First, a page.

Sadam Ali

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Sadam Ali
Sadam Ali

Name: Sadam Ali
Alias: World Kid
Born: 1988-09-26 (Age:26)
Hometown: Brooklyn, New York, USA
Stance: Orthodox
Height: 5′ 9″   /   175cm
Reach: 73″   /   185cm
Boxing Record: click
Promoting Record: click

Trainer: Andre Rozier

Biography

Born in Brooklyn, New York, to Yemeni immigrant parents, Sadam Ali was inspired to box by Yemeni-British boxer Prince Naseem Hamed. Ali began at the Bed-Stuy Boxing Club in Bedford-Stuyvesant at age eight, later moving to the Havoc Boxing Club.

Career

Ali began his professional career as a welterweight with nine consecutive wins. Ali was a Junior Olympic National Champion, a PAL National Champion, a U-19 National Champion, and a two-time New York City Golden Gloves Champion.

In 2006, Ali won the National Golden Gloves Championship in the featherweight division at age 17. Ali then represented the United States at the 2006 World Junior Championships, where he won a bronze medal--losing in the semifinal round to eventual gold medalist Yordan Frometa of Cuba by a score of 41-39, a bout in which two points were deducted from Ali because "he was weaving too low."

In 2007, Ali again won the National Golden Gloves Championship, this time in his new lightweight division. Later that year, he was upset by Jerry Belemontes of Corpus Christi, Texas, 13-12, in the quarter-final round of the United States Boxing Championships. However in August 2007, Ali defeated Belemontes in a rematch and finished in first place in the lightweight division at the United States Olympic Trials in Houston, Texas, becoming the first boxer from the five boroughs of New York City to win at the trials since world Heavyweight Champion Riddick Bowe in 1988. While this did not immediately qualify Ali to represent the United States in the 2008 Summer Olympics in Beijing, China, he became the sole American lightweight permitted to compete in all three Olympic qualification tournaments held in the eight months following for one of the six berths allocated to lightweights from the Americas.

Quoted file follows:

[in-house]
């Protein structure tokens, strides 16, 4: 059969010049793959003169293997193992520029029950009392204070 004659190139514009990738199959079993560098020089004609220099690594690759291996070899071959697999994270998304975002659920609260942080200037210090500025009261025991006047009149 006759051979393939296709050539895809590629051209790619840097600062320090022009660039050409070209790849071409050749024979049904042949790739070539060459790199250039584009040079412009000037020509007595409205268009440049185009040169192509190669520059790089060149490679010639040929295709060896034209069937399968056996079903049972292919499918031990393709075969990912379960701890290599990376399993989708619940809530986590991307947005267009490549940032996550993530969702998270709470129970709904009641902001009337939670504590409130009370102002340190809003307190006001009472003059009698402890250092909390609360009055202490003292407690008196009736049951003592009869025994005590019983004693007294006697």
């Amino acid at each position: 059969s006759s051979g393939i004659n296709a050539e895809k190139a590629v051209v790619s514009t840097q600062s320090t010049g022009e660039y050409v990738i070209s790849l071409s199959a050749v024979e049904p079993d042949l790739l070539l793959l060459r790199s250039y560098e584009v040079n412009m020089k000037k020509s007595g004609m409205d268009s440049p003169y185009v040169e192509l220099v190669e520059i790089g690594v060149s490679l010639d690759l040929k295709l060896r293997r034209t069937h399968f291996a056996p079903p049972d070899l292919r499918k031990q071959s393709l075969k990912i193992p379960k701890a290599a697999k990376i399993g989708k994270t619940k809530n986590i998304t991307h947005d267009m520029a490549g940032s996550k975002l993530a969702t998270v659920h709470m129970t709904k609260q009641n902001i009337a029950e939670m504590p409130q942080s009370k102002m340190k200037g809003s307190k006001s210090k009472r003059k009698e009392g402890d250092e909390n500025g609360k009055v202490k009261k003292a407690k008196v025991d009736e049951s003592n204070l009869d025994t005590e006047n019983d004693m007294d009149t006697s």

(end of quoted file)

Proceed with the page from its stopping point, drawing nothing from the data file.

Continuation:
The first of the three Olympic qualification tournaments was the World Amateur Boxing Championship, which was held in Chicago. Illinois, in the fall of 2007. Ali was eliminated in a competitive second round match by Armenia's Hrachik Javakhyan. As only one lightweight from the Americas qualified in Chicago, five Olympic lightweight berths still remained open.

Alleged Doping Controversy

Three weeks after the Chicago tournament, Ali participated in a 'USA vs. China and Kazakhstan' exhibition event held in Zunyi, China. Ali's doping test at the exhibition returned positive for Cathine, a stimulant commonly found in prescription cold medicines. The Olympic Committee bars cathine in concentrations of over 5 micrograms per milliliter in urine.[1] The infraction carried a potential two-year suspension from amateur competition, which would have disqualified him from the 2008 Olympics.

While Ali accepted a voluntary indefinite suspension on November 22, 2007, he maintained his innocence and appealed to the International Boxing Association ('AIBA"') to overturn the test results, claiming that he had taken the cathine inadvertently after contracting a cold in China.[2] In February 2008, Ali agreed to drop his challenges in exchange for a three-month ban retroactive to the date on which he had originally accepted his voluntary suspension.[3] His ban will therefore expire on February 22, 2008, allowing him to participate in the two remaining Olympic qualification tournaments to be held later in the spring.

Olympic Qualification

Ali earned his Olympic Games qualification spot in the AIBA First Americas Olympic Qualifying Tournament held in Port of Spain, Trinidad and Tobago, in March 2008. He beat a Venezuelan 11-6, and then stopped an Argentinean to make the Olympic Team. (According to the May 20, 2011 ESPN Friday Night Fights program, Ali was the first Arab-American to represent the United States in an Olympics.) Ali turned professional after the 2008 Olympics. "My plan is as soon as I get done with the Olympics, I'll turn pro, and my father will move me the right way," Ali said. "Because I already know he knows what to do and all that. So, I'm going to leave that all on him."

Olympic Results

Source